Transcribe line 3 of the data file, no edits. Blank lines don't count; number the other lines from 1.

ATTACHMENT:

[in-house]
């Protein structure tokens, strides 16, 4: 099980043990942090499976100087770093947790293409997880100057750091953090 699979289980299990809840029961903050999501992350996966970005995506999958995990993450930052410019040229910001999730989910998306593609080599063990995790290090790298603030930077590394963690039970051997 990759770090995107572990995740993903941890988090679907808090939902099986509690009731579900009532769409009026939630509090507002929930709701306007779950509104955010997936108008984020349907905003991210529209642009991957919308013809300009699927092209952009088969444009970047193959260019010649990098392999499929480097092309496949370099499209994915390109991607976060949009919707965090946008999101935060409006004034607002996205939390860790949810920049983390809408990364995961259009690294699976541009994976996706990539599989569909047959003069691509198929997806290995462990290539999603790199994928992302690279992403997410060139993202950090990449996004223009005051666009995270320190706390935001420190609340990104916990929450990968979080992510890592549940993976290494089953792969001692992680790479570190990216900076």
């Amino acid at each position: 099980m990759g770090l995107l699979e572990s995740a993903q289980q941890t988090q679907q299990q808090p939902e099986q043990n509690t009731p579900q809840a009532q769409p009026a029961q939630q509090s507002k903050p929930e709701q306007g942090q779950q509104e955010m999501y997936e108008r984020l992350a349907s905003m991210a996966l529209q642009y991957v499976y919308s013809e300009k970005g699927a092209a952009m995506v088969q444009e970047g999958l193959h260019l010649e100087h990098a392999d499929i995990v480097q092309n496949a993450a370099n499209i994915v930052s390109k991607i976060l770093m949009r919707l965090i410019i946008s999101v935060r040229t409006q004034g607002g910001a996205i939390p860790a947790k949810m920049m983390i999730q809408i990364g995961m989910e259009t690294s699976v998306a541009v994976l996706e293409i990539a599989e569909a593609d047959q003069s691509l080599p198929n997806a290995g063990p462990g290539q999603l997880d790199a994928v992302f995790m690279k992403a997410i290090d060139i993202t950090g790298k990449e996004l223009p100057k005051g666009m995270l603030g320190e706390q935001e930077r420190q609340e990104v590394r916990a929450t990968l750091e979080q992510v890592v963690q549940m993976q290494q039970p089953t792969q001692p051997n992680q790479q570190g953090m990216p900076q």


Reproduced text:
């Amino acid at each position: 099980m990759g770090l995107l699979e572990s995740a993903q289980q941890t988090q679907q299990q808090p939902e099986q043990n509690t009731p579900q809840a009532q769409p009026a029961q939630q509090s507002k903050p929930e709701q306007g942090q779950q509104e955010m999501y997936e108008r984020l992350a349907s905003m991210a996966l529209q642009y991957v499976y919308s013809e300009k970005g699927a092209a952009m995506v088969q444009e970047g999958l193959h260019l010649e100087h990098a392999d499929i995990v480097q092309n496949a993450a370099n499209i994915v930052s390109k991607i976060l770093m949009r919707l965090i410019i946008s999101v935060r040229t409006q004034g607002g910001a996205i939390p860790a947790k949810m920049m983390i999730q809408i990364g995961m989910e259009t690294s699976v998306a541009v994976l996706e293409i990539a599989e569909a593609d047959q003069s691509l080599p198929n997806a290995g063990p462990g290539q999603l997880d790199a994928v992302f995790m690279k992403a997410i290090d060139i993202t950090g790298k990449e996004l223009p100057k005051g666009m995270l603030g320190e706390q935001e930077r420190q609340e990104v590394r916990a929450t990968l750091e979080q992510v890592v963690q549940m993976q290494q039970p089953t792969q001692p051997n992680q790479q570190g953090m990216p900076q």